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  • BU WGS

    BU's WGS, hub for our UNESCO/University Twinning (UNITWIN) Network

  • Women's Literacy in Burkina Faso since the 1970s

    Promoting women's education and empowerment in West Africa

  • Srihaswani

    Creative manual skills for self-reliant development in West Bengal, India

  • UNITWIN Partners, in Punjab

    Conserving cultural heritage in Punjab and across India

  • Unbound Visual Arts

    Enlivening the creative economy in Greater Boston

  • Promoting Women's Heritage

    Women's History Initiatives of the Brighton-Allston Historical Society

  • Partnership with the Global Network of UNESCO Chairs on Gender

    Gender case studies published by the Global Network, Buenos Aires and by UNESCO Paris

The UNESCO/UNITWIN (University Twinning) Network on Gender, Culture & People-Centered Development, headquartered at Boston University’s Women’s, Gender, & Sexuality Studies Program (WGS), is an international partnership of universities and Non-Governmental Organizations (NGOs) in India, West Africa and Greater Boston, Massachusetts, United States of America. As such, the Network was created to promote collaboration, and actively support the development work of fellow academics at member universities and social activists in partner NGOs. The Network aims to highlight innovative development action and produce publications that emphasize promoting gender equality and women’s empowerment in international and local development initiatives in India, West Africa, and Greater Boston.

Slideshow photo credits and ©: BU/WGS – Alexandra O’Hare; Women’s Literacy in Burkina Faso, Srihaswani, and UNITWIN Partners in Punjab – Brenda Gael McSweeney; Unbound Visual Arts Exhibition – Karen Smigliani

Founding Partners


Photo: Alexandra O’Hare

The Women’s, Gender, & Sexuality Studies Program at Boston University explores the variety and richness of women’s historical, cultural, and social contributions and provides insight into the ways in which gender dynamics influence the experiences of women cross culturally. A multidisciplinary approach exposes students to gender-related issues from a variety of disciplines within the social sciences and humanities. Students explore aspects of women’s experiences that are beyond their own immediate boundaries – communities, class and ethnicities. Dr. Carrie Preston, Director of WGS, and Dr. Brenda Gael McSweeney, Initiator of the Network and WGS Visiting Faculty, co-coordinate the UNESCO/UNITWIN at BU.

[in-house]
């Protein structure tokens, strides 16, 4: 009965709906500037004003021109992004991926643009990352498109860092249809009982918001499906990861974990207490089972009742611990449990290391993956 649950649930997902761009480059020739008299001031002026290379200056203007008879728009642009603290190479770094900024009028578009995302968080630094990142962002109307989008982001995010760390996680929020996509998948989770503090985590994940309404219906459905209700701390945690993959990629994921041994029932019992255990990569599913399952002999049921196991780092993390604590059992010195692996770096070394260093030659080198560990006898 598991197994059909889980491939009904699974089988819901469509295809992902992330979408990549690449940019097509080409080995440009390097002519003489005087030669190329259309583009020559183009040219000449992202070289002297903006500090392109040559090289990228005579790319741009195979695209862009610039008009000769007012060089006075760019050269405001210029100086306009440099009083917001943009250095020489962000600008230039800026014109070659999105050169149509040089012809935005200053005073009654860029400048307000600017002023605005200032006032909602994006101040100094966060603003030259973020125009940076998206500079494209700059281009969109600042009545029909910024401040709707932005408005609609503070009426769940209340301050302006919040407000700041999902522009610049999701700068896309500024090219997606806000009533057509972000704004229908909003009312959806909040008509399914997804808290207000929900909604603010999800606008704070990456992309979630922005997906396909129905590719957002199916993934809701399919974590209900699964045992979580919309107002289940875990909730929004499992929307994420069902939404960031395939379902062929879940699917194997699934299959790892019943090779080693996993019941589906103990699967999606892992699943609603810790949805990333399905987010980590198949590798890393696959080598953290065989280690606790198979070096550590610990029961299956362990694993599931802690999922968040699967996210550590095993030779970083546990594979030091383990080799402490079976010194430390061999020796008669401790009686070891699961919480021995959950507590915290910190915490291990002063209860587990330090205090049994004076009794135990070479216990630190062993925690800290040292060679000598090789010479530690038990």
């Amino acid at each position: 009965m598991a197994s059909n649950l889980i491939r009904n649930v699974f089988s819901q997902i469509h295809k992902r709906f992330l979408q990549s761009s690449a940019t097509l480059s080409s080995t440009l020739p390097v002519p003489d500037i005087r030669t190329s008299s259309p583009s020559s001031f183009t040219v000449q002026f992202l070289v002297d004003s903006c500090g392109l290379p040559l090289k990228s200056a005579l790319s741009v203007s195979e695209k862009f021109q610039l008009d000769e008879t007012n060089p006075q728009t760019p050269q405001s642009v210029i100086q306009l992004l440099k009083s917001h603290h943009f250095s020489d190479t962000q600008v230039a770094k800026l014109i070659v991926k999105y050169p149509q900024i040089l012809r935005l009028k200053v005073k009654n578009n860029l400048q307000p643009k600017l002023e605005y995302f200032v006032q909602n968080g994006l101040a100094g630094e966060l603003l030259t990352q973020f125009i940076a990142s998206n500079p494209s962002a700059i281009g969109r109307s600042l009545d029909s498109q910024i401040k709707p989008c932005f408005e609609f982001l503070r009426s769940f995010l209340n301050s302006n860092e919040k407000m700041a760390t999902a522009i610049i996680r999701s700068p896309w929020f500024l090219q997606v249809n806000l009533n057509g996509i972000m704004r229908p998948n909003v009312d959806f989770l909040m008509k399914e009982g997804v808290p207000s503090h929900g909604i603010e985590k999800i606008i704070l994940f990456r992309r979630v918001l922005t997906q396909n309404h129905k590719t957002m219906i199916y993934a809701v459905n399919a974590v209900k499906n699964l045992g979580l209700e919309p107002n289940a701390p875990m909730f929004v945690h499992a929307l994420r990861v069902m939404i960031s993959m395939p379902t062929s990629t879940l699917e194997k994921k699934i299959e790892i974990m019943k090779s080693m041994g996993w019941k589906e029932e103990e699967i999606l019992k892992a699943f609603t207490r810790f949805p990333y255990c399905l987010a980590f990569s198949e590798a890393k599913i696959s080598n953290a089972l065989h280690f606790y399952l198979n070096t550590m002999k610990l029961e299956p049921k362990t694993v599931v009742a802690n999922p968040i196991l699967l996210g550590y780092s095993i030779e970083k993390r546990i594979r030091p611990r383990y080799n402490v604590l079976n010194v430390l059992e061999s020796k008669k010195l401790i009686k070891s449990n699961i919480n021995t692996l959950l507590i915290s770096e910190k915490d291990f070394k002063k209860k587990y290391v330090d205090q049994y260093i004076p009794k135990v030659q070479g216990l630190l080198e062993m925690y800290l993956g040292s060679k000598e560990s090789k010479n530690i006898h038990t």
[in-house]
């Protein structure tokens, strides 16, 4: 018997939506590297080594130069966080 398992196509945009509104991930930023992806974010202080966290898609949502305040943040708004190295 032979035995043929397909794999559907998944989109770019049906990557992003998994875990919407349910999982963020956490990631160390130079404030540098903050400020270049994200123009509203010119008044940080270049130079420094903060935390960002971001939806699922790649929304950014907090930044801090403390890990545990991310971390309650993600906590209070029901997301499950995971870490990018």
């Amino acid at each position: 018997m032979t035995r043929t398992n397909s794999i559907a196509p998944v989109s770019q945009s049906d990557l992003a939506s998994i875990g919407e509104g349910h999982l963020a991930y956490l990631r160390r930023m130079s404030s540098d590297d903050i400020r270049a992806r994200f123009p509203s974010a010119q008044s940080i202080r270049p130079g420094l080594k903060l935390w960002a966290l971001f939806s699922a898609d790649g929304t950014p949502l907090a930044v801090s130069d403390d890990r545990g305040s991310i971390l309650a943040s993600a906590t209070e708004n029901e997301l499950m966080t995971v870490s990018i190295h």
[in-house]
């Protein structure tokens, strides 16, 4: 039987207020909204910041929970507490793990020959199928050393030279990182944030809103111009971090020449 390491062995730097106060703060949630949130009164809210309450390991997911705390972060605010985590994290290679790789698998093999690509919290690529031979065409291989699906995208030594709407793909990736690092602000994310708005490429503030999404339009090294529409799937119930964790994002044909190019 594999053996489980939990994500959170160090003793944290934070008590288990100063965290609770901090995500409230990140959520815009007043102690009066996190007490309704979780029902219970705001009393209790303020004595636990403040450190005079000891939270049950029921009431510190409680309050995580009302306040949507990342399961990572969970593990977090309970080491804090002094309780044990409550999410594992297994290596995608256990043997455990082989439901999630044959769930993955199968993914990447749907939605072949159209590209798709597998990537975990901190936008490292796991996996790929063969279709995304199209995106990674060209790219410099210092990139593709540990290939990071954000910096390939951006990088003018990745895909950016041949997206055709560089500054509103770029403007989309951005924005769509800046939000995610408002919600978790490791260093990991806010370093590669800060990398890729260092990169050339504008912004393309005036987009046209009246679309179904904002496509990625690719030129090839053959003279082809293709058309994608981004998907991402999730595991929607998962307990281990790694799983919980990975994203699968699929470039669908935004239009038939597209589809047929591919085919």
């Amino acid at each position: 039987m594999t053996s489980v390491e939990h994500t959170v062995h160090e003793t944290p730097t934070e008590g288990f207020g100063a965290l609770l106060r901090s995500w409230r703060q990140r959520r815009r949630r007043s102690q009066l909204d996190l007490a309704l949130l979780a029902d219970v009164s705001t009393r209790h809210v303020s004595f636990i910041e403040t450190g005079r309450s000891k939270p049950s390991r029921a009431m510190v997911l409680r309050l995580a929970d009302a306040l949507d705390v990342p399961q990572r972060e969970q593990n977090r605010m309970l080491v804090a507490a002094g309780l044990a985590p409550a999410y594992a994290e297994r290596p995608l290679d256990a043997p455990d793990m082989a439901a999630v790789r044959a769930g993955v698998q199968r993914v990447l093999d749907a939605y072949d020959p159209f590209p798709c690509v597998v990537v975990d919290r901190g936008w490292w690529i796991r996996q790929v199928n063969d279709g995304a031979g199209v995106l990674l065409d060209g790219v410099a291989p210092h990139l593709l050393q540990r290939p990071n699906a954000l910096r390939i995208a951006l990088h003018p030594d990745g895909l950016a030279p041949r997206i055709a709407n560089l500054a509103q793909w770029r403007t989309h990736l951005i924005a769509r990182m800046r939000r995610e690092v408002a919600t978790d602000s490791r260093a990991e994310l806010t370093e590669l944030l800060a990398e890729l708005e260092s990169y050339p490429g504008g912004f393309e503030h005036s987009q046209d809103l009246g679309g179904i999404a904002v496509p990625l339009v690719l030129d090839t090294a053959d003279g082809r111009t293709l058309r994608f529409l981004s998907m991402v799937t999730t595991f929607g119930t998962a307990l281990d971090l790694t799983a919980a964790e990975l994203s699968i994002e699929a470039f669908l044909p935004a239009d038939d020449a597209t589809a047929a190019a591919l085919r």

Photo from: visva-bharati.ac.in

Visva-Bharati University located in West Bengal, India, was founded by the poet and Nobel laureate, Rabindranath Tagore. He envisioned the forming of a center for Indian culture, a seminary for Eastern Studies and a meeting-place of the East and West. The University strongly believes in strengthening conditions of world peace through enhanced communication between people. Visva-Bharati follows a path of consistent research and study and encourages mutual cooperation of scholarly efforts between thinkers around the world. In respective of rural reconstruction, it successfully initiated a dialogue between academic study and hands-on field experience. It created a Centre for Women’s Studies  in 2009. The UNITWIN is coordinated at Visva-Bharati by Professor Asha Mukherjee and Professor Kumkum Bhattacharya. Drawn in part from: visva-bharati.ac.in


Photo from jmi.ac.in/fss